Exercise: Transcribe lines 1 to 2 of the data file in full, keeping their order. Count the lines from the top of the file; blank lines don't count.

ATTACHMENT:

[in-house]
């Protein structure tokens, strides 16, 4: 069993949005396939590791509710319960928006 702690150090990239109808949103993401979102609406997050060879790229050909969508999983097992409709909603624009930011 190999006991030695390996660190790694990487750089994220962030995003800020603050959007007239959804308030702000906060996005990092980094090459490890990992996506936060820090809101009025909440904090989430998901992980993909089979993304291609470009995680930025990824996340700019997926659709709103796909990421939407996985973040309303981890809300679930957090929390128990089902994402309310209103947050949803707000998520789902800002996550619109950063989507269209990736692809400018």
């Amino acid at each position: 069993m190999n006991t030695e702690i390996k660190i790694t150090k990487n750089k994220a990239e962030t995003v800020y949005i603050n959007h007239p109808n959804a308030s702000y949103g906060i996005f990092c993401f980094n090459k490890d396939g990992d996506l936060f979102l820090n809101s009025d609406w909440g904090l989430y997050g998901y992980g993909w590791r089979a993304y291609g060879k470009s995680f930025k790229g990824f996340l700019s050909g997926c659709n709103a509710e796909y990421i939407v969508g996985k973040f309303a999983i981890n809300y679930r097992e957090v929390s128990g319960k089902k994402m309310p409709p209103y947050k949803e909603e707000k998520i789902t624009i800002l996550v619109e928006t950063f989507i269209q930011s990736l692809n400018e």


[in-house]
């Protein structure tokens, strides 16, 4: 069993949005396939590791509710319960928006 702690150090990239109808949103993401979102609406997050060879790229050909969508999983097992409709909603624009930011 190999006991030695390996660190790694990487750089994220962030995003800020603050959007007239959804308030702000906060996005990092980094090459490890990992996506936060820090809101009025909440904090989430998901992980993909089979993304291609470009995680930025990824996340700019997926659709709103796909990421939407996985973040309303981890809300679930957090929390128990089902994402309310209103947050949803707000998520789902800002996550619109950063989507269209990736692809400018």